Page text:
How many Christians are killed each year because of their faith?

From time to time politicians and others quote figures indicating how many Christians are killed for their faith each year.

There has been sharp debate about these figures, prompting the Religious Liberty Partnership to publish, earlier this year, a Statement on Christians Killed For their Faith:

The Religious Liberty Partnership strives to demonstrate integrity in all its communications. This is to include integrity in promotions; integrity in information gathering; integrity in dissemination; and integrity in use of statistics and facts.

As members of the RLP, we therefore appeal for a cautious and wise use of figures, with understanding and insight into the underlying methodologies and their limitations.

We reject any exaggerations, oversimplifications or misrepresentations of figures about Christians killed for their faith, and warn that such abuse would jeopardize our credibility in all respects.

We warn the Christian community against any sensationalism that easily can become associated with ‘martyr’ figures. We have better motives for walking alongside the persecuted, and consider sensationalism counterproductive.

We therefore seek the promotion of truth and transparency about the painful and deplorable reality that too many people around the world are being killed for religious motives, or on account of their faith or none, including a large number of Christians.

The following is provided as background and context for the above statement.

How many Christians are killed for their faith?
Reflection within the Religious Liberty Partnership, By Christof Sauer

The simple answer is: It depends. It depends on how you define a Christian. It depends on how you categorize the circumstances of their death. And it depends on how you count them.

The members of the Religious Liberty Partnership have pledged to use the most reliable statistics to describe the number of Christians persecuted or killed for religious motives. We strictly use the best available statistics calculated in a solid and scholarly approach. Arriving at reliable figures is laborious, but the Partnership agrees that, to be a credible voice, the work is necessary.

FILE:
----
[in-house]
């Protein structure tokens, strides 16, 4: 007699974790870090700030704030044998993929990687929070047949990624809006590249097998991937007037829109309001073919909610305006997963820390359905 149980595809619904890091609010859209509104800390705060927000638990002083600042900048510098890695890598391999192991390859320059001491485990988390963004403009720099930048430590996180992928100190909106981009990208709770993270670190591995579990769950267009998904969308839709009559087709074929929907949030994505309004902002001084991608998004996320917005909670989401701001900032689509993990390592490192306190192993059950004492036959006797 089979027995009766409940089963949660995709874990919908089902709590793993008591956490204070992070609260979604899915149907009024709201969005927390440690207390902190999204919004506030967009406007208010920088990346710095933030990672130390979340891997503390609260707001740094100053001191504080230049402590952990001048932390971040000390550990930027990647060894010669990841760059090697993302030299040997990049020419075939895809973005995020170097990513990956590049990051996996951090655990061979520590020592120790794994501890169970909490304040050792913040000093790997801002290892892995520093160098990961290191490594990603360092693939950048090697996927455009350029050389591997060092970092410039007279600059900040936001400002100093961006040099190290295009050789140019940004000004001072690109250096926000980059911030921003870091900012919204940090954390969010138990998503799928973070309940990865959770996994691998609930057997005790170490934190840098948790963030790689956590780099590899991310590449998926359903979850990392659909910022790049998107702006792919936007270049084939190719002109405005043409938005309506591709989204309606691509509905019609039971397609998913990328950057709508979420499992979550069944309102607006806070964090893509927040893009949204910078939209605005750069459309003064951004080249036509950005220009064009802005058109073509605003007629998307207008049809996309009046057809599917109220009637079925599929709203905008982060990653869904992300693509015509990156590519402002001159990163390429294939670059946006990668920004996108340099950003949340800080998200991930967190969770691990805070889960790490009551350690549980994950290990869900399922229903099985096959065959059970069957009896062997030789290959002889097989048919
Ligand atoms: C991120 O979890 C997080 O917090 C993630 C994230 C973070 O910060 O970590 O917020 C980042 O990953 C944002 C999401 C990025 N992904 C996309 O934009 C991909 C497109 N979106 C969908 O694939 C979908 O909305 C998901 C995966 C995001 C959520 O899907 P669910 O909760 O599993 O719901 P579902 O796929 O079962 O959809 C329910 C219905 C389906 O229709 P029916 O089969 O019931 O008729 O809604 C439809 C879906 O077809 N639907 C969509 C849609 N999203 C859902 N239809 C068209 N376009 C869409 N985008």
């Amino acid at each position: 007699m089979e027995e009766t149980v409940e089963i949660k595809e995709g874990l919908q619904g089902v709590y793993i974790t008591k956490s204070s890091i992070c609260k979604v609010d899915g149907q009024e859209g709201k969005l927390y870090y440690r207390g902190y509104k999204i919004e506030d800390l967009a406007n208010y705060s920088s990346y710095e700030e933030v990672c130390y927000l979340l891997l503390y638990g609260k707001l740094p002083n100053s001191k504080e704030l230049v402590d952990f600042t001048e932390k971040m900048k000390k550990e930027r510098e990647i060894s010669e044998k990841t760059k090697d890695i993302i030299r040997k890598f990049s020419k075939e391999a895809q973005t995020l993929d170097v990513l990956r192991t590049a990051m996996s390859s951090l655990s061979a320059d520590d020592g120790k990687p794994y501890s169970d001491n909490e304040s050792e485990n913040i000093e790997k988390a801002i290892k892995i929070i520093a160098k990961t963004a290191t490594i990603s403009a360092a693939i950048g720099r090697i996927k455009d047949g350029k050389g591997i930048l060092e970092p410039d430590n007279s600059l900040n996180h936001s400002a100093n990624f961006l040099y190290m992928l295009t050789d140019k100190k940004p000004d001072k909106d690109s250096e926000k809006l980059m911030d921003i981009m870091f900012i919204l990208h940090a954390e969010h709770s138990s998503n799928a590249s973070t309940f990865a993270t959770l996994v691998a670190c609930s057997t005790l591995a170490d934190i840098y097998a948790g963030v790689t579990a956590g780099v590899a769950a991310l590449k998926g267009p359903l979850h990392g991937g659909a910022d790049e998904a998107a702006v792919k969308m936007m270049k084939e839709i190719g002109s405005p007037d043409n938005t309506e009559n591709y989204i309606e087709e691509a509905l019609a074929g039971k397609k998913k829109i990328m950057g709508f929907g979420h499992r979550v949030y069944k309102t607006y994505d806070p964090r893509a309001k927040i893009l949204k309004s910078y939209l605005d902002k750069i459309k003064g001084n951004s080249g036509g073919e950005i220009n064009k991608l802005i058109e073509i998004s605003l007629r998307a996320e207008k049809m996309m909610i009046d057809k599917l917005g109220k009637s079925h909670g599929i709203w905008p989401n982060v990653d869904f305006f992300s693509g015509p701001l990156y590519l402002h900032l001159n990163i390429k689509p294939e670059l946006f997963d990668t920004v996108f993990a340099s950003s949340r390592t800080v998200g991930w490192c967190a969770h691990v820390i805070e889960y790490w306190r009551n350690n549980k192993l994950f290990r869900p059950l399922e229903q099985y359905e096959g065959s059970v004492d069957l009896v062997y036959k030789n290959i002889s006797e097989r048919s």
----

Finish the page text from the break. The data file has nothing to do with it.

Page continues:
Estimates of the number of Christians killed for their faith depend on the definitions and assumptions used.

At the low end of the scale, RLP member Open Doors preferably counts documented cases, based on direct evidence wherever this is available. Where this is not possible it makes a conservative estimate based on indirect evidence. For the 12-months period ending October 2017, it found 3,066 cases. In the two previous 12 months periods, Open Doors documented or estimated 1,207 and 7,106 cases respectively.

Open Doors also counts only those cases where specifically anti-Christian motives can be determined. This, too, keeps the number down. Proponents of a broader definition maintain that this narrower approach would miss out on some individuals who are popularly considered martyrs nowadays. Critics also maintain the such an approach does not sufficiently honour the seriousness and the magnitude of the problem.

Is 3,066 the true number of Christians killed for religious reasons in 2017? Certainly not, as it is a declared undercount. Obtaining reliable documentation in hostile, contested places such as northeast Nigeria is difficult and often not even possible. The actual number definitely is higher, but this number is a reliable absolute minimum for 2017.

Toward the middle of the scale, another RLP member, the International Institute for Religious Freedom, estimates between 4,000 and 6,000 Christians were killed for their faith in 2017. In 2016, its estimate was 2,000 to 3,000. An estimate of a general average given in 2015 was 7,000 to 8,000. The institute argues that it often is difficult to determine with certainty whether a victim was a Christian, or if the killing was related to faith. As the aim is to estimate probable minimum and maximum numbers the numbers are somewhat larger than the bare minimum numbers of Open Doors.

At the high end of the scale, the Center for the Study of Global Christianity has estimated that 90,000 Christians were killed from mid-2016 to mid-2017 for religious motives. It is a dramatic number, and thus is widely quoted. But there are several things to keep in mind about this figure: